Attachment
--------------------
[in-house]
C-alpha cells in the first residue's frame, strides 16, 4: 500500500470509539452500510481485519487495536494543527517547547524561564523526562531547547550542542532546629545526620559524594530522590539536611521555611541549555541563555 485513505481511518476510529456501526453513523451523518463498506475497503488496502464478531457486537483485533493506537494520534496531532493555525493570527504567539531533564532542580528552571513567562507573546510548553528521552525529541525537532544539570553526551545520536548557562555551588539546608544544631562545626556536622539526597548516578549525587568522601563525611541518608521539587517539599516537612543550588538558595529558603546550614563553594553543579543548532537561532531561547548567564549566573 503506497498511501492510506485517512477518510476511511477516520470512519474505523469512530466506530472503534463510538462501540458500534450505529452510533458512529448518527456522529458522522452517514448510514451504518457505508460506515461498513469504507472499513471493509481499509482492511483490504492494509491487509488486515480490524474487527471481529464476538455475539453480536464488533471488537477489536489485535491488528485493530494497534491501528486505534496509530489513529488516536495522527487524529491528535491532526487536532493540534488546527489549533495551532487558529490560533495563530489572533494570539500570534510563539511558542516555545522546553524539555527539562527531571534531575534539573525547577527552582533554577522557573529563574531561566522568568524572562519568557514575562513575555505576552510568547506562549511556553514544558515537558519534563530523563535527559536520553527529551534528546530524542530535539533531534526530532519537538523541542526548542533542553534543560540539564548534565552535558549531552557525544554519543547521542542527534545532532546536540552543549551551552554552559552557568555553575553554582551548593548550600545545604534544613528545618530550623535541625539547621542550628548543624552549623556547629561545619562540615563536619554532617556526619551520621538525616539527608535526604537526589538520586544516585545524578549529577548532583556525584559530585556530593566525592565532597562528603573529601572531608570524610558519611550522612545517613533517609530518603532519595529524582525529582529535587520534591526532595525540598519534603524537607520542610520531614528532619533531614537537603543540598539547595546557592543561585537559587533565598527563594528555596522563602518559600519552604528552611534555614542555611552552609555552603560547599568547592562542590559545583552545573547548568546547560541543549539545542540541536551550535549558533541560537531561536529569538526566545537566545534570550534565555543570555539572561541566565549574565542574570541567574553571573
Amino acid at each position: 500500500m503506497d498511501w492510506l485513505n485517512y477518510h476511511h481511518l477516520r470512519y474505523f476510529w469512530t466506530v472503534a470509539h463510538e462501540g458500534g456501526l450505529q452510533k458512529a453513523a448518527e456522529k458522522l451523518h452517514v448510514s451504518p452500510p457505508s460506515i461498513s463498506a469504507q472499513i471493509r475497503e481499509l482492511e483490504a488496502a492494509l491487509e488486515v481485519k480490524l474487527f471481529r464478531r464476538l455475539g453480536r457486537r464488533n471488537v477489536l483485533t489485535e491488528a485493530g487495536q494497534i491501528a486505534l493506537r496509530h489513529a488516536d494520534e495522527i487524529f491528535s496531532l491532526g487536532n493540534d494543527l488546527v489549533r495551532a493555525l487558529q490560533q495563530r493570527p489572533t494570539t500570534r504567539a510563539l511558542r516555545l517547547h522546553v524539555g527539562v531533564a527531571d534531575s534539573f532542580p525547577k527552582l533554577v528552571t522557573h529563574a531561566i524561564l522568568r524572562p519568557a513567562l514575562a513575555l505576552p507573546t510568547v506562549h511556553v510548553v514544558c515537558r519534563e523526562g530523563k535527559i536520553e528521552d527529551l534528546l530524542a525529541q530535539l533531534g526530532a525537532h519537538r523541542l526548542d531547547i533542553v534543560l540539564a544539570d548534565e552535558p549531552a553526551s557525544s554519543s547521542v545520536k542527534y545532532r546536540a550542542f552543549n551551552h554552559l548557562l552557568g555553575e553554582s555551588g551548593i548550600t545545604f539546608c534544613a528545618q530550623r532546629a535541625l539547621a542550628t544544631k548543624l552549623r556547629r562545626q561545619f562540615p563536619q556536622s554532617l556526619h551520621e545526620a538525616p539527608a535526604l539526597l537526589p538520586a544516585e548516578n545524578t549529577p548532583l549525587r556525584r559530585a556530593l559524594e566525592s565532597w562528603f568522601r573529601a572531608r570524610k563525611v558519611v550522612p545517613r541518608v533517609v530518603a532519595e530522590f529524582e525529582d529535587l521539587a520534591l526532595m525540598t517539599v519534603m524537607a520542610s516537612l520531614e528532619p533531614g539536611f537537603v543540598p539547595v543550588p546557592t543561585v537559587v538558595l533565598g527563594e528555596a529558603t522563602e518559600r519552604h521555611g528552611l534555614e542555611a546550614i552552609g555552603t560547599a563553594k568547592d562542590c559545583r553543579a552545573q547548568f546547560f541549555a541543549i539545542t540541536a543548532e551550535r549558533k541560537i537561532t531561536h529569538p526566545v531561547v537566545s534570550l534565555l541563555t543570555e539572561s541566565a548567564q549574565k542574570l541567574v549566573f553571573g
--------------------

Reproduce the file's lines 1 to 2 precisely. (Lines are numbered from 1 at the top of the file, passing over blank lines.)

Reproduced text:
[in-house]
C-alpha cells in the first residue's frame, strides 16, 4: 500500500470509539452500510481485519487495536494543527517547547524561564523526562531547547550542542532546629545526620559524594530522590539536611521555611541549555541563555 485513505481511518476510529456501526453513523451523518463498506475497503488496502464478531457486537483485533493506537494520534496531532493555525493570527504567539531533564532542580528552571513567562507573546510548553528521552525529541525537532544539570553526551545520536548557562555551588539546608544544631562545626556536622539526597548516578549525587568522601563525611541518608521539587517539599516537612543550588538558595529558603546550614563553594553543579543548532537561532531561547548567564549566573 503506497498511501492510506485517512477518510476511511477516520470512519474505523469512530466506530472503534463510538462501540458500534450505529452510533458512529448518527456522529458522522452517514448510514451504518457505508460506515461498513469504507472499513471493509481499509482492511483490504492494509491487509488486515480490524474487527471481529464476538455475539453480536464488533471488537477489536489485535491488528485493530494497534491501528486505534496509530489513529488516536495522527487524529491528535491532526487536532493540534488546527489549533495551532487558529490560533495563530489572533494570539500570534510563539511558542516555545522546553524539555527539562527531571534531575534539573525547577527552582533554577522557573529563574531561566522568568524572562519568557514575562513575555505576552510568547506562549511556553514544558515537558519534563530523563535527559536520553527529551534528546530524542530535539533531534526530532519537538523541542526548542533542553534543560540539564548534565552535558549531552557525544554519543547521542542527534545532532546536540552543549551551552554552559552557568555553575553554582551548593548550600545545604534544613528545618530550623535541625539547621542550628548543624552549623556547629561545619562540615563536619554532617556526619551520621538525616539527608535526604537526589538520586544516585545524578549529577548532583556525584559530585556530593566525592565532597562528603573529601572531608570524610558519611550522612545517613533517609530518603532519595529524582525529582529535587520534591526532595525540598519534603524537607520542610520531614528532619533531614537537603543540598539547595546557592543561585537559587533565598527563594528555596522563602518559600519552604528552611534555614542555611552552609555552603560547599568547592562542590559545583552545573547548568546547560541543549539545542540541536551550535549558533541560537531561536529569538526566545537566545534570550534565555543570555539572561541566565549574565542574570541567574553571573